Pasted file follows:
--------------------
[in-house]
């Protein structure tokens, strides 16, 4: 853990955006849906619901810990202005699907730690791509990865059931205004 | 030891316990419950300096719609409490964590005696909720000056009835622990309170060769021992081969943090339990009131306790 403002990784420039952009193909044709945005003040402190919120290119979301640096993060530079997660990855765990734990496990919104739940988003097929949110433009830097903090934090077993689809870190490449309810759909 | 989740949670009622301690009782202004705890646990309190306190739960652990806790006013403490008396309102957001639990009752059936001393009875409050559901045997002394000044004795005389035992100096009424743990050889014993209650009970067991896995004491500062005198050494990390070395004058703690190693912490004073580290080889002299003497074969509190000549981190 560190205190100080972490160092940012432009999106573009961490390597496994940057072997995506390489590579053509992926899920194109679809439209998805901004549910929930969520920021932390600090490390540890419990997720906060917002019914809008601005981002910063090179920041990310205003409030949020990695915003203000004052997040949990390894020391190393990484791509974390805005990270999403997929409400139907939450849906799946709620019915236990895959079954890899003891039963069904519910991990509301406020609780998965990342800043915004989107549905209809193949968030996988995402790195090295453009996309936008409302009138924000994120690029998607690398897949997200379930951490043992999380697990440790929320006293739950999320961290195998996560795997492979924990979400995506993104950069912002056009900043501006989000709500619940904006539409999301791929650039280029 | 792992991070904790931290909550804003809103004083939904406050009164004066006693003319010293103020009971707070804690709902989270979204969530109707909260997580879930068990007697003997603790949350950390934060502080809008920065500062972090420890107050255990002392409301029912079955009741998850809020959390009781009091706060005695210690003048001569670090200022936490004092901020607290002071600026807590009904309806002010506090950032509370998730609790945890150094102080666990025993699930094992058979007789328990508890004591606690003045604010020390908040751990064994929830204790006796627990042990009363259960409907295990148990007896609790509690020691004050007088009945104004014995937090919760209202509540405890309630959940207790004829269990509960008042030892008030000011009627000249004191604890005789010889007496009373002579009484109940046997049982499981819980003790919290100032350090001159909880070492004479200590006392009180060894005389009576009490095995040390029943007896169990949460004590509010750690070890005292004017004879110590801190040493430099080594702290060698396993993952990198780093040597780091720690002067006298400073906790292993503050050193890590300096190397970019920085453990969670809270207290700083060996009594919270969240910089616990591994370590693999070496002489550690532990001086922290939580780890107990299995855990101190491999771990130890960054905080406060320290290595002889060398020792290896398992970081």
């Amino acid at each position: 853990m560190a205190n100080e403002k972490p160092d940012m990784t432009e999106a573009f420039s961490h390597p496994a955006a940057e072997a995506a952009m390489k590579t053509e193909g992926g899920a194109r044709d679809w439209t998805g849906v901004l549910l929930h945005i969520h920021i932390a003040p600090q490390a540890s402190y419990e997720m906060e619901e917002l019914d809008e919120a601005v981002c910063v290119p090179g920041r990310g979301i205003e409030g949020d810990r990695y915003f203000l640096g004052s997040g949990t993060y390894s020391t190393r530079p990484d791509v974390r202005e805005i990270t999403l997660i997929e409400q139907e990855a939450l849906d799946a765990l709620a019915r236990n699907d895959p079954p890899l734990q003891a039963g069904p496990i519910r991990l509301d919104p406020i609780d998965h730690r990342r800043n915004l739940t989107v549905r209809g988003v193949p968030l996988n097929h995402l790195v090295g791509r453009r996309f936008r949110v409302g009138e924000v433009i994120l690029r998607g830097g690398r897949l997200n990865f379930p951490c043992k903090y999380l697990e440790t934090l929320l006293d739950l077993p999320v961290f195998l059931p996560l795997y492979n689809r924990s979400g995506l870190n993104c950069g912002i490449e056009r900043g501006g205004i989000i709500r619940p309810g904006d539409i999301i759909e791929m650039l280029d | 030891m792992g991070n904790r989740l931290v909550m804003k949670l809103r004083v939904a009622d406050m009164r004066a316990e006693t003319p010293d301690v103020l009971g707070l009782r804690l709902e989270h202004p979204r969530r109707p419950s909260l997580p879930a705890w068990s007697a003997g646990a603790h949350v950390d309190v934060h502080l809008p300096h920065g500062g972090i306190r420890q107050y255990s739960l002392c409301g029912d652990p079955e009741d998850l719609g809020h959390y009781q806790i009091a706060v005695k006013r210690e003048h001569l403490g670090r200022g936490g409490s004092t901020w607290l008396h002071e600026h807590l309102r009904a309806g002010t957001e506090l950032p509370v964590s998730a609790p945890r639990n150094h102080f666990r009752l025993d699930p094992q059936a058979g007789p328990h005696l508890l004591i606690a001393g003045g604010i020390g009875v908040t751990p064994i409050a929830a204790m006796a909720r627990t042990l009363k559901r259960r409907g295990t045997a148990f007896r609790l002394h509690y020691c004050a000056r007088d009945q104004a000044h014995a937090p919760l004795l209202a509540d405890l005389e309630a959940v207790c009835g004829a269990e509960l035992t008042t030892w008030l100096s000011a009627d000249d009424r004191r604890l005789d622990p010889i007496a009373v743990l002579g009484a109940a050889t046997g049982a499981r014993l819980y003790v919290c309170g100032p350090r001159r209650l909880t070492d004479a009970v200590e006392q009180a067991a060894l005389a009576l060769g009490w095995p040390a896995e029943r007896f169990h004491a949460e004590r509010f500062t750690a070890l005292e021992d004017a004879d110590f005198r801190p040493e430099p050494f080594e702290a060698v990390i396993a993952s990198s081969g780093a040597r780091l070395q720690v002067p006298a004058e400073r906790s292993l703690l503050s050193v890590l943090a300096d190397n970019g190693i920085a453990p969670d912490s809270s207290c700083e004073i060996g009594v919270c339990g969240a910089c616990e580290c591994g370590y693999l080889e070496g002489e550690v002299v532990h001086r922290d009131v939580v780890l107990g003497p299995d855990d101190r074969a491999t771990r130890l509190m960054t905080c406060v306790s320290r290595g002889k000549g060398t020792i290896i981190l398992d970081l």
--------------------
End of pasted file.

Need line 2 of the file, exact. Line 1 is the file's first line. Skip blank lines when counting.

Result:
């Protein structure tokens, strides 16, 4: 853990955006849906619901810990202005699907730690791509990865059931205004 | 030891316990419950300096719609409490964590005696909720000056009835622990309170060769021992081969943090339990009131306790 403002990784420039952009193909044709945005003040402190919120290119979301640096993060530079997660990855765990734990496990919104739940988003097929949110433009830097903090934090077993689809870190490449309810759909 | 989740949670009622301690009782202004705890646990309190306190739960652990806790006013403490008396309102957001639990009752059936001393009875409050559901045997002394000044004795005389035992100096009424743990050889014993209650009970067991896995004491500062005198050494990390070395004058703690190693912490004073580290080889002299003497074969509190000549981190 560190205190100080972490160092940012432009999106573009961490390597496994940057072997995506390489590579053509992926899920194109679809439209998805901004549910929930969520920021932390600090490390540890419990997720906060917002019914809008601005981002910063090179920041990310205003409030949020990695915003203000004052997040949990390894020391190393990484791509974390805005990270999403997929409400139907939450849906799946709620019915236990895959079954890899003891039963069904519910991990509301406020609780998965990342800043915004989107549905209809193949968030996988995402790195090295453009996309936008409302009138924000994120690029998607690398897949997200379930951490043992999380697990440790929320006293739950999320961290195998996560795997492979924990979400995506993104950069912002056009900043501006989000709500619940904006539409999301791929650039280029 | 792992991070904790931290909550804003809103004083939904406050009164004066006693003319010293103020009971707070804690709902989270979204969530109707909260997580879930068990007697003997603790949350950390934060502080809008920065500062972090420890107050255990002392409301029912079955009741998850809020959390009781009091706060005695210690003048001569670090200022936490004092901020607290002071600026807590009904309806002010506090950032509370998730609790945890150094102080666990025993699930094992058979007789328990508890004591606690003045604010020390908040751990064994929830204790006796627990042990009363259960409907295990148990007896609790509690020691004050007088009945104004014995937090919760209202509540405890309630959940207790004829269990509960008042030892008030000011009627000249004191604890005789010889007496009373002579009484109940046997049982499981819980003790919290100032350090001159909880070492004479200590006392009180060894005389009576009490095995040390029943007896169990949460004590509010750690070890005292004017004879110590801190040493430099080594702290060698396993993952990198780093040597780091720690002067006298400073906790292993503050050193890590300096190397970019920085453990969670809270207290700083060996009594919270969240910089616990591994370590693999070496002489550690532990001086922290939580780890107990299995855990101190491999771990130890960054905080406060320290290595002889060398020792290896398992970081």